Red sky at night, snow plowers' delight...

It was such an intense sunset, the snow reflected the cool.

Lars was not as impressed with the sunset as I was...all he wanted to do was chase his ball which was behind me. Sometimes he just humors me and my need to pose him in my photos.

Just this last week, I had moved the bird feeders up close to the house where I can easily see who's coming to dinner. It never ceases to amaze me how quickly they find them. I decided not to do the Great American Bird Feeder Count with Cornell's Department of Ornithology. I always have great intentions, log my birds for about a month, then I forget. So, I'm just going to enjoy the birds this winter. Just an informal tally of who's shown up so far: Cardinals, Juncos, Titmice, Chickadees, Nuthatches, House Sparrows, House Finches, Goldfinches, Blue Jays, White Throated Sparrows, and Carolina Wrens. Now that I have written it all out, that's a healthy guest list.

Thursday, December 10, 2009

Indoor gardening takes over - the sexy orchids.

It's about that time of year where I pack it in, store away all of my tools and bid the garden farwell until about March. I now turn my eye to indoor horticulture where it is much more warm and colorful. Right now I have 4 phalaenopsis orchids which I really have come to love. I was all about african violets up until a couple of years ago. I don't know if I got bored of them or what...but I made the switch. I find the phalaenopsis orchids to be really easy to grow in my house. The slider must have the right light for them to be really happy. We also let our house drop in temperature at night and they really like that too. This is (I think) my 3rd year growing them and I tried something different this summer which I may not try again.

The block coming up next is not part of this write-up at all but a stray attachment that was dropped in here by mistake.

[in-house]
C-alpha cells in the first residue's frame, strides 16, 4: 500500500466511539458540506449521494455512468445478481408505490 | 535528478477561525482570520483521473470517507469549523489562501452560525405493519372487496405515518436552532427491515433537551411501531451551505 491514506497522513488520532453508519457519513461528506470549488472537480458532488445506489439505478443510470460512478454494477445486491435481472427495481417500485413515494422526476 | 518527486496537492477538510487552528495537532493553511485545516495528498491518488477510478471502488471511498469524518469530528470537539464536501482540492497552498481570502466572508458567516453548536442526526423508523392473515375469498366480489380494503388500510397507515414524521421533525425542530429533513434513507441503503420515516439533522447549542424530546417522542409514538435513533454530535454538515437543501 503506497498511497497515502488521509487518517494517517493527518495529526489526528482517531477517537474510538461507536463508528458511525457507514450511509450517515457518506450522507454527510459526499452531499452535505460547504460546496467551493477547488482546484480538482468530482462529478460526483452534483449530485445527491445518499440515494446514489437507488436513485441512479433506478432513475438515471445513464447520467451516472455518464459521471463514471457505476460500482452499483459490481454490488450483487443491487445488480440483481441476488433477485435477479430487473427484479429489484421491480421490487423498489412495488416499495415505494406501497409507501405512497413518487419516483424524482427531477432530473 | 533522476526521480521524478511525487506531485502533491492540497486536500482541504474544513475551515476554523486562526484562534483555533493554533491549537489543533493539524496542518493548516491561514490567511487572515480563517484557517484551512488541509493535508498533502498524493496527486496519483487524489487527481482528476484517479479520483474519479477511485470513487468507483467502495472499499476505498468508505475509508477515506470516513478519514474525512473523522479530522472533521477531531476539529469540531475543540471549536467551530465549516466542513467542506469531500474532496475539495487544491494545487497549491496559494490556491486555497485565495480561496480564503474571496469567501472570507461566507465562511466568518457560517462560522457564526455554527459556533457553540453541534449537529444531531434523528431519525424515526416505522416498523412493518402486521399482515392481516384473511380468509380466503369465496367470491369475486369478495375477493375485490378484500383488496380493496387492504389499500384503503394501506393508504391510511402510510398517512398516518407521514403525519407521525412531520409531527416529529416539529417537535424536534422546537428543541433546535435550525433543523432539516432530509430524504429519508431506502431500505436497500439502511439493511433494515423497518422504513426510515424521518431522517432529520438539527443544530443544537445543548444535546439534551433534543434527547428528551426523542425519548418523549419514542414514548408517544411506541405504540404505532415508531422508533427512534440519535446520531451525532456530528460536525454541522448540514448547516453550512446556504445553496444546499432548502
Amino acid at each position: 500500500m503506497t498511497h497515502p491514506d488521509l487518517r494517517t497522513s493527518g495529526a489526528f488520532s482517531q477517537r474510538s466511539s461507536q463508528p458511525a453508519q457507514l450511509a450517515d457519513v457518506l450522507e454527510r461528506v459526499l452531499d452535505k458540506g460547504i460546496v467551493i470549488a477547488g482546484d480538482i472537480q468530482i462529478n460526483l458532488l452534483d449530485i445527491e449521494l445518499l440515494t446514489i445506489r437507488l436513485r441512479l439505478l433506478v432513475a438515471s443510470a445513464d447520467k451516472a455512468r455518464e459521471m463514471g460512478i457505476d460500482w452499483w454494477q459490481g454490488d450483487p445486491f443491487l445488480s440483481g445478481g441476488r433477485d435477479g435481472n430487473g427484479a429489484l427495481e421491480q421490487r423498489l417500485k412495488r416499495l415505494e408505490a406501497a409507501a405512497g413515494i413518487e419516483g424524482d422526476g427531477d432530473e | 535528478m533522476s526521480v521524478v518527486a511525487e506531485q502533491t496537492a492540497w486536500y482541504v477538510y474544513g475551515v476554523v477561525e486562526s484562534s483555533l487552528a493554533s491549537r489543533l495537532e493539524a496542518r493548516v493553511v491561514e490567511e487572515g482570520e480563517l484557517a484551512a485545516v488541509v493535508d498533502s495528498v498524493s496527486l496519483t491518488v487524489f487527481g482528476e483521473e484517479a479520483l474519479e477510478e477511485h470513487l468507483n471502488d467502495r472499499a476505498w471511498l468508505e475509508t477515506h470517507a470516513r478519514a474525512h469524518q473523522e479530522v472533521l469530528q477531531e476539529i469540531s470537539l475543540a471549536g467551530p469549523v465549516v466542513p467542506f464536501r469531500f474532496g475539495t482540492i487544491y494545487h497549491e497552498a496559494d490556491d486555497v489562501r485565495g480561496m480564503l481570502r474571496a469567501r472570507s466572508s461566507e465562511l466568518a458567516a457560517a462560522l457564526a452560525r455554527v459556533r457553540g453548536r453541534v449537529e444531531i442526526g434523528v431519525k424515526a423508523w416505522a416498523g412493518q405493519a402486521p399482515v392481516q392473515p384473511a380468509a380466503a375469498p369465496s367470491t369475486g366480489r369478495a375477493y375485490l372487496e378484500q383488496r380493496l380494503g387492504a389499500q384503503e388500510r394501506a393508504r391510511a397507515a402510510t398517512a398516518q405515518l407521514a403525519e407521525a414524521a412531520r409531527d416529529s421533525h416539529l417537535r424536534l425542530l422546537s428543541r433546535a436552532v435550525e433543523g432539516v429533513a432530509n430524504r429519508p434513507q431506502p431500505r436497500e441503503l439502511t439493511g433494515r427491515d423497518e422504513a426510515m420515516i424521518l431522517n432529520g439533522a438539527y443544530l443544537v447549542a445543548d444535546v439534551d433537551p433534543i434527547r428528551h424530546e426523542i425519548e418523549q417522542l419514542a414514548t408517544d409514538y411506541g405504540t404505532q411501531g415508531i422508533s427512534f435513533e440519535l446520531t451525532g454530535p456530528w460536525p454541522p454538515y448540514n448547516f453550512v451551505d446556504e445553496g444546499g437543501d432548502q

I attempted to place them outside and let them hang out there for the summer over by Lake Larson and the garage. I thought that may be just enough light but not too much for them. Well, when the sun did decide to shine, they got a little fried and had some sun scald on their leaves. Then the rains came...and why I didn't pull them back inside is beyond me. Maybe I had too much on my plate at the time to think about it. But, despite the rain, they flowered all summer...and because of the rain the flowers were riddled with black spots. Yuck. I should have brought them back inside. Oh well. This coming summer, they will be staying inside.